Abraham, Sarah, and Hagar as a Blended Family: Problems, Partings, and Possibilities

David J. Zucker, Moshe Reiss


Blended families are families where after divorce or death, and then through remarriage, at least one parent and one child (children) are not biologically connected. One prime example found in Genesis, are the lives and interactions of Abraham, Sarah, and Hagar, and then the additional personages of Ishmael and Isaac. This article considers this ancient blended family through the lens of the norms of relationships between spouses (partners), and child(ren) within family life in the twenty-first century. What was accepted, and acceptable in the ancient world, the cultural mores and customs of that age are not the standards and models of our time. That disjunction notwithstanding, the past informs the present. Dividing into three parts, Problems, Partings, and Possibilities, this article analyzes that ancient blended family through biblical, midrashic, and contemporary teachings.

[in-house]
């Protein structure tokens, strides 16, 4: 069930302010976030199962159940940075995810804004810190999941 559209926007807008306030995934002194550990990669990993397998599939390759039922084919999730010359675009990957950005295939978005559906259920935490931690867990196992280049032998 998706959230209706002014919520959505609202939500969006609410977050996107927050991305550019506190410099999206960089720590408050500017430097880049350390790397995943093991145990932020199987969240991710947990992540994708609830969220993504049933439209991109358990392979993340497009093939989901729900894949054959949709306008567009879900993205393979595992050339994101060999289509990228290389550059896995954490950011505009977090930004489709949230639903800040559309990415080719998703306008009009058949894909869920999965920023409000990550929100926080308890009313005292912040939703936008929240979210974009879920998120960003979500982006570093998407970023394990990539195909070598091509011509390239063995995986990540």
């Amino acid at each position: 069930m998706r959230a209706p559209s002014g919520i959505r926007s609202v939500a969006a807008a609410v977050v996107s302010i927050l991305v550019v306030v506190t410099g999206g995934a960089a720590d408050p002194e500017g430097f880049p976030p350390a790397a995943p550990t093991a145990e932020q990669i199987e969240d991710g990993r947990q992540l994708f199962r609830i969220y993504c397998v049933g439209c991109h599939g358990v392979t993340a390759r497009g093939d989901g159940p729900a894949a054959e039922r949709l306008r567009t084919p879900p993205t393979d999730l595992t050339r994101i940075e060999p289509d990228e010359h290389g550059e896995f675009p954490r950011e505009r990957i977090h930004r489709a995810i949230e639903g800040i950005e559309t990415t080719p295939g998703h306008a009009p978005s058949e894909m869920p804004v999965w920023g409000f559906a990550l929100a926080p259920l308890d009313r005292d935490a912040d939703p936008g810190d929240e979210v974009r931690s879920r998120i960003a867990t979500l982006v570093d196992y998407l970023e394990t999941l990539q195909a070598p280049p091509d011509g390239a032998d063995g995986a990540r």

Full Text:


© 1997-2018 Women in Judaism, Inc. ISSN 1209-9392

Women in Judaism, Inc. is a registered not-for-ptofit organization.

Thornhill, Ontario, Canada


If you enjoy this journal, please consider donating.